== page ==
|Citation||Regnard, C., Straub, T., Mitterweger, A., Dahlsveen, I.K., Fabian, V., Becker, P.B. (2011). Global Analysis of the Relationship between JIL-1 Kinase and Transcription. PLoS Genet. 7(3): e1001327. (Export to RIS)|
|Publication Type||Research paper|
|PubMed Abstract||The ubiquitous tandem kinase JIL-1 is essential for Drosophila development. Its role in defining decondensed domains of larval polytene chromosomes is well established, but its involvement in transcription regulation has remained controversial. For a first comprehensive molecular characterisation of JIL-1, we generated a high-resolution, chromosome-wide interaction profile of the kinase in Drosophila cells and determined its role in transcription. JIL-1 binds active genes along their entire length. The presence of the kinase is not proportional to average transcription levels or polymerase density. Comparison of JIL-1 association with elongating RNA polymerase and a variety of histone modifications suggests two distinct targeting principles. A basal level of JIL-1 binding can be defined that correlates best with the methylation of histone H3 at lysine 36, a mark that is placed co-transcriptionally. The additional acetylation of H4K16 defines a second state characterised by approximately twofold elevated JIL-1 levels, which is particularly prominent on the dosage-compensated male X chromosome. Phosphorylation of the histone H3 N-terminus by JIL-1 in vitro is compatible with other tail modifications. In vivo, phosphorylation of H3 at serine 10, together with acetylation at lysine 14, creates a composite histone mark that is enriched at JIL-1 binding regions. Its depletion by RNA interference leads to a modest, but significant, decrease of transcription from the male X chromosome. Collectively, the results suggest that JIL-1 participates in a complex histone modification network that characterises active, decondensed chromatin. We hypothesise that one specific role of JIL-1 may be to reinforce, rather than to establish, the status of active chromatin through the phosphorylation of histone H3 at serine 10.|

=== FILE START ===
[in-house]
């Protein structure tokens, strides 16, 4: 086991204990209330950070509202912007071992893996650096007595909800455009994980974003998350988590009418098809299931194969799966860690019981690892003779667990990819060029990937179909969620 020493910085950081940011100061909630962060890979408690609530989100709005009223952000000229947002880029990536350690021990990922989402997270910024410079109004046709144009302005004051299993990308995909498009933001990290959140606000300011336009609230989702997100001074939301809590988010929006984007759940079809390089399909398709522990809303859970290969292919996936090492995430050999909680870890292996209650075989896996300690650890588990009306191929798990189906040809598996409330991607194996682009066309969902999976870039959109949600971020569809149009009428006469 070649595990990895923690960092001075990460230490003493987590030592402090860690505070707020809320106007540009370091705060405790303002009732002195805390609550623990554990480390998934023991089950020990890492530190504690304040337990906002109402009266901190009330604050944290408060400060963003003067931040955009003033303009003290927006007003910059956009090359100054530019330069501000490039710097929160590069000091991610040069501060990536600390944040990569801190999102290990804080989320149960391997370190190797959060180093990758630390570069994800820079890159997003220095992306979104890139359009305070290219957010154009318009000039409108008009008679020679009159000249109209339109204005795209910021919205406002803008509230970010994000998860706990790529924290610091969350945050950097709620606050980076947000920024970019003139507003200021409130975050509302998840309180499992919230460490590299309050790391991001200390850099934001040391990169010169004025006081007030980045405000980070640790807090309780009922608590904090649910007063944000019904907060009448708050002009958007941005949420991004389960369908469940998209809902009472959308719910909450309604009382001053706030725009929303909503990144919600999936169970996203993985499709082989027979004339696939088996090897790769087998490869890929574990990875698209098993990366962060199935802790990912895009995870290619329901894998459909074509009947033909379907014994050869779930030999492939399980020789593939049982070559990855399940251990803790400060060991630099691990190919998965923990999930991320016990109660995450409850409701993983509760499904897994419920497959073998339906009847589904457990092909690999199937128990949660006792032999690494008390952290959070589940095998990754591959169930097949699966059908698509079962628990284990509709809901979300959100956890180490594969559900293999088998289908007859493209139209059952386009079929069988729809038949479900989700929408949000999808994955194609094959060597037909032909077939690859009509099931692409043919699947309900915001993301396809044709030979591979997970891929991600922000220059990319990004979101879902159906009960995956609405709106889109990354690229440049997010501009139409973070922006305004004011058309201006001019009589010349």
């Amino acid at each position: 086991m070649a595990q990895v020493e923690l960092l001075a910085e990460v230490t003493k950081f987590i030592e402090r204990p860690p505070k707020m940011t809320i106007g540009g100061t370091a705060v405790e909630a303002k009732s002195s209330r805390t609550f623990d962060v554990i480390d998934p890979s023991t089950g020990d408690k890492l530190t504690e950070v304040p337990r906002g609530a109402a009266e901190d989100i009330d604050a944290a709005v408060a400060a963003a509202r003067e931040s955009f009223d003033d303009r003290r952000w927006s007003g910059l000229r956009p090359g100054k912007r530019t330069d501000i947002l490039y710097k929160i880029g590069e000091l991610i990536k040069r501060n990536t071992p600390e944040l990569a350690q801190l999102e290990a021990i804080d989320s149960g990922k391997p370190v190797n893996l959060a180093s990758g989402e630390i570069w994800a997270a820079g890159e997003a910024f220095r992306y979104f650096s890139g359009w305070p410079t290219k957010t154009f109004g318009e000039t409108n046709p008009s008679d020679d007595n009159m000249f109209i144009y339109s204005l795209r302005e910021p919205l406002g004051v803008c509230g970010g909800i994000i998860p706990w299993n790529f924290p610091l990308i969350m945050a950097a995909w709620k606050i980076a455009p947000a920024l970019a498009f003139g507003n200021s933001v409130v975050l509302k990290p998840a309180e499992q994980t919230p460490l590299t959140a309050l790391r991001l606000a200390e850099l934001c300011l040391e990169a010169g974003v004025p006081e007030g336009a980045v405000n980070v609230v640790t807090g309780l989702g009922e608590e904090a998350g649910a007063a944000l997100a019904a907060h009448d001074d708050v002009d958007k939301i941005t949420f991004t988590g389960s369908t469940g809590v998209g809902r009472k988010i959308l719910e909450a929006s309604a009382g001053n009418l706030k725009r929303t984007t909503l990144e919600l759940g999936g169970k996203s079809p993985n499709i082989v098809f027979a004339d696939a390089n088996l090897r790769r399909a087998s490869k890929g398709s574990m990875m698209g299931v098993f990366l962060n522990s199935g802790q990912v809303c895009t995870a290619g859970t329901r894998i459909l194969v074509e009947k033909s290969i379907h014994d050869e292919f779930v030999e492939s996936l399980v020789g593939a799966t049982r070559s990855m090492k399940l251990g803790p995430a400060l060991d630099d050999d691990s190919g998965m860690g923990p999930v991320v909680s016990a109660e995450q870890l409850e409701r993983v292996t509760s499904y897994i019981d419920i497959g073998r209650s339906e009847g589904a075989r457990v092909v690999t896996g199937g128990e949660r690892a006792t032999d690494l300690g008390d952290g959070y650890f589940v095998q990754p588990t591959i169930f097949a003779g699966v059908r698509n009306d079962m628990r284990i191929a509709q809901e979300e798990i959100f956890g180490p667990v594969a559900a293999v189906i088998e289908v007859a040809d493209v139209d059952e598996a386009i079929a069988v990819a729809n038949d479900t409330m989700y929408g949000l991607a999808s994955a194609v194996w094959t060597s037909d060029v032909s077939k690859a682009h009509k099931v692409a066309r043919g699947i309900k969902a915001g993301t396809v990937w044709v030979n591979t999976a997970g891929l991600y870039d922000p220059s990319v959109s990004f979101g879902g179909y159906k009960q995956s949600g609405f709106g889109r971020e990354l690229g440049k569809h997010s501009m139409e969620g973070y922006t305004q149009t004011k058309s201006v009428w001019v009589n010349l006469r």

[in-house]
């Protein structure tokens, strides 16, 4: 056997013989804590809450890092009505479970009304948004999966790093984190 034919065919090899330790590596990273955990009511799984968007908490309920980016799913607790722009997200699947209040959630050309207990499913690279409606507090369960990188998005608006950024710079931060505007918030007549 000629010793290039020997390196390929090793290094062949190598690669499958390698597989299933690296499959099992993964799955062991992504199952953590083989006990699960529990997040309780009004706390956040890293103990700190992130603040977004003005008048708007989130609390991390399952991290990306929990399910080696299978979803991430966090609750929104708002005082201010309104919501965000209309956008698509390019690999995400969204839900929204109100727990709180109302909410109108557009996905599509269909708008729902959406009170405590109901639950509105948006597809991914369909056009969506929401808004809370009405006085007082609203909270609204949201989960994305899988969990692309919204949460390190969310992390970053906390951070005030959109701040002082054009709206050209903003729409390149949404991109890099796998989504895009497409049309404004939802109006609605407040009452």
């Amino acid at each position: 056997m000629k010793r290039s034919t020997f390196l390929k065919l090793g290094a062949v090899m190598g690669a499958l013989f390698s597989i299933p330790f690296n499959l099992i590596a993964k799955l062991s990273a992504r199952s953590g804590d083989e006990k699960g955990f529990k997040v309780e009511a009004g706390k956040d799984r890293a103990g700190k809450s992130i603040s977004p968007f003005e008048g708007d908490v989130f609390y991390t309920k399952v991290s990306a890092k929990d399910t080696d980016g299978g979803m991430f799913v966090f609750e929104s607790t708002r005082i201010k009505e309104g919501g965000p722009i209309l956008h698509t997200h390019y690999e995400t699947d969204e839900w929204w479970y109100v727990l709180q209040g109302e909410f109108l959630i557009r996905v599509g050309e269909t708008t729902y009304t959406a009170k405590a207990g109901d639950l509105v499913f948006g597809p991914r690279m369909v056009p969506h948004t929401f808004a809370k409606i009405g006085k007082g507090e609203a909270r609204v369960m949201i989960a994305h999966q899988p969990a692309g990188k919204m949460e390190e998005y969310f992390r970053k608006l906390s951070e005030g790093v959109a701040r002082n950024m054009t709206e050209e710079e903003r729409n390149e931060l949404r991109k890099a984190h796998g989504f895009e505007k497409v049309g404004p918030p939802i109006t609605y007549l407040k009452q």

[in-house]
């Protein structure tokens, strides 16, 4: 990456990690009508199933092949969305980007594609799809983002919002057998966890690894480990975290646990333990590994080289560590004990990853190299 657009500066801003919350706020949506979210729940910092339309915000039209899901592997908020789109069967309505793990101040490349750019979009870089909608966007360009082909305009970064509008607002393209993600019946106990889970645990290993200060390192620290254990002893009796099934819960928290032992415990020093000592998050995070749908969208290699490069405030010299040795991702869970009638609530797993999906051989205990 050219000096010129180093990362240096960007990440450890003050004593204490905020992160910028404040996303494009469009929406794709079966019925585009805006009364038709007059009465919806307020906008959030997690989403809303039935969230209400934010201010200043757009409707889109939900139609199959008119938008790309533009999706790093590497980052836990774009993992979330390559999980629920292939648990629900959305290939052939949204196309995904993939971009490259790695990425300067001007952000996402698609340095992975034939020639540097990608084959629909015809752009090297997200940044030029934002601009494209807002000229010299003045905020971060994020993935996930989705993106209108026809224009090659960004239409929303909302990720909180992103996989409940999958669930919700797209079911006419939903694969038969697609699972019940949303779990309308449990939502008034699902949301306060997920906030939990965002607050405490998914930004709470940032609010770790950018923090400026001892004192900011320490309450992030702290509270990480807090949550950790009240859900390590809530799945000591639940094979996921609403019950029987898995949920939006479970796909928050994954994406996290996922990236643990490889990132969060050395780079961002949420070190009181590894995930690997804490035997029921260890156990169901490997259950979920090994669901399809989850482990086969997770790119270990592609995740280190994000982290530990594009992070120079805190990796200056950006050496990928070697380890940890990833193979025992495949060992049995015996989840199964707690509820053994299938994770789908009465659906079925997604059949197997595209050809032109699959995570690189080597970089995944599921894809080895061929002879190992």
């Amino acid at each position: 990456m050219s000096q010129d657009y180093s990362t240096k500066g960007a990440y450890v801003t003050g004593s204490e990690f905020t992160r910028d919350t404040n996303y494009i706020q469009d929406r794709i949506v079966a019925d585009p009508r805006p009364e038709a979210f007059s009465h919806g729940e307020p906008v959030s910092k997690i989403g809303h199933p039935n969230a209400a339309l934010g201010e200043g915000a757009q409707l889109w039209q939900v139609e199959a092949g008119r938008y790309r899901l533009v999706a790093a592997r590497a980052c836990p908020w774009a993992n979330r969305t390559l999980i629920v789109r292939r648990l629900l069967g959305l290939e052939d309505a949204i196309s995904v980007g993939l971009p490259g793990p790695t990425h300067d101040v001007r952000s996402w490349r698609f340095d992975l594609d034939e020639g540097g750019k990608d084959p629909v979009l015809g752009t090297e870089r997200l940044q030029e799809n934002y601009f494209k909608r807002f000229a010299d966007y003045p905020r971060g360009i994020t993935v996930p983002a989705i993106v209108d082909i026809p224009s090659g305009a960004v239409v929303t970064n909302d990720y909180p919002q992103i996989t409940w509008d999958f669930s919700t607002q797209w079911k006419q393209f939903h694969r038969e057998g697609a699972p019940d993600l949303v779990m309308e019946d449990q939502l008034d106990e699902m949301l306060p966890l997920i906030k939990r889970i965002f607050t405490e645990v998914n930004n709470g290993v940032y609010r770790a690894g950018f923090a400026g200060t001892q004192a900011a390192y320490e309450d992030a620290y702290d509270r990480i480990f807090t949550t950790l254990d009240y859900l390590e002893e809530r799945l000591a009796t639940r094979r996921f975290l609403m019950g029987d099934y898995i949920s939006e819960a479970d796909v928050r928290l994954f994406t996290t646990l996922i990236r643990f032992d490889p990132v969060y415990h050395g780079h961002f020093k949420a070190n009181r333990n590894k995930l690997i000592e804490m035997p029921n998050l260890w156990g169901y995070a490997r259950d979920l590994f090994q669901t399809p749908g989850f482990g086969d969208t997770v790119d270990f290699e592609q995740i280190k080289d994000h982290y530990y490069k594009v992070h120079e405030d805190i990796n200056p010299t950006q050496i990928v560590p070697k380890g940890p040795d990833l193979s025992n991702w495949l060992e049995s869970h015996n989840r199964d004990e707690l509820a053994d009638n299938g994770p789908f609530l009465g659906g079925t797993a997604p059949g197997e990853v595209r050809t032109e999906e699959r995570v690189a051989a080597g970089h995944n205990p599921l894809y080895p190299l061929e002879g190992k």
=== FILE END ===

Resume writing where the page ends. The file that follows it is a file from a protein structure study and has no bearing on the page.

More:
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|Language of Publication||English|
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